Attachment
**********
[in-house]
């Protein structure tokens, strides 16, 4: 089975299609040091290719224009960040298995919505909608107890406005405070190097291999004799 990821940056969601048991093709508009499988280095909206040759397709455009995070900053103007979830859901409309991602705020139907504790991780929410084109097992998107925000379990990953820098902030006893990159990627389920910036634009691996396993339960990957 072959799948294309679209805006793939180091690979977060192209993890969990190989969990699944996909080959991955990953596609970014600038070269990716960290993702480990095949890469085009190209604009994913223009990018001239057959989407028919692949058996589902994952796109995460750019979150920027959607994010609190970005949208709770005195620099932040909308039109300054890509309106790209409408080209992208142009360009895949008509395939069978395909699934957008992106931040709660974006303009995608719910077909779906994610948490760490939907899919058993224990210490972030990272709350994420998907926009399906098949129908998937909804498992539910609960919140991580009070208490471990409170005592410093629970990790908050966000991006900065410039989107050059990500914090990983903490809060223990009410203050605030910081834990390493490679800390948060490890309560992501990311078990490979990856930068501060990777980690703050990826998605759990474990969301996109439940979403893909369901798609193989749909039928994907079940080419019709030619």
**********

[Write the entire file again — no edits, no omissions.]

[in-house]
């Protein structure tokens, strides 16, 4: 089975299609040091290719224009960040298995919505909608107890406005405070190097291999004799 990821940056969601048991093709508009499988280095909206040759397709455009995070900053103007979830859901409309991602705020139907504790991780929410084109097992998107925000379990990953820098902030006893990159990627389920910036634009691996396993339960990957 072959799948294309679209805006793939180091690979977060192209993890969990190989969990699944996909080959991955990953596609970014600038070269990716960290993702480990095949890469085009190209604009994913223009990018001239057959989407028919692949058996589902994952796109995460750019979150920027959607994010609190970005949208709770005195620099932040909308039109300054890509309106790209409408080209992208142009360009895949008509395939069978395909699934957008992106931040709660974006303009995608719910077909779906994610948490760490939907899919058993224990210490972030990272709350994420998907926009399906098949129908998937909804498992539910609960919140991580009070208490471990409170005592410093629970990790908050966000991006900065410039989107050059990500914090990983903490809060223990009410203050605030910081834990390493490679800390948060490890309560992501990311078990490979990856930068501060990777980690703050990826998605759990474990969301996109439940979403893909369901798609193989749909039928994907079940080419019709030619």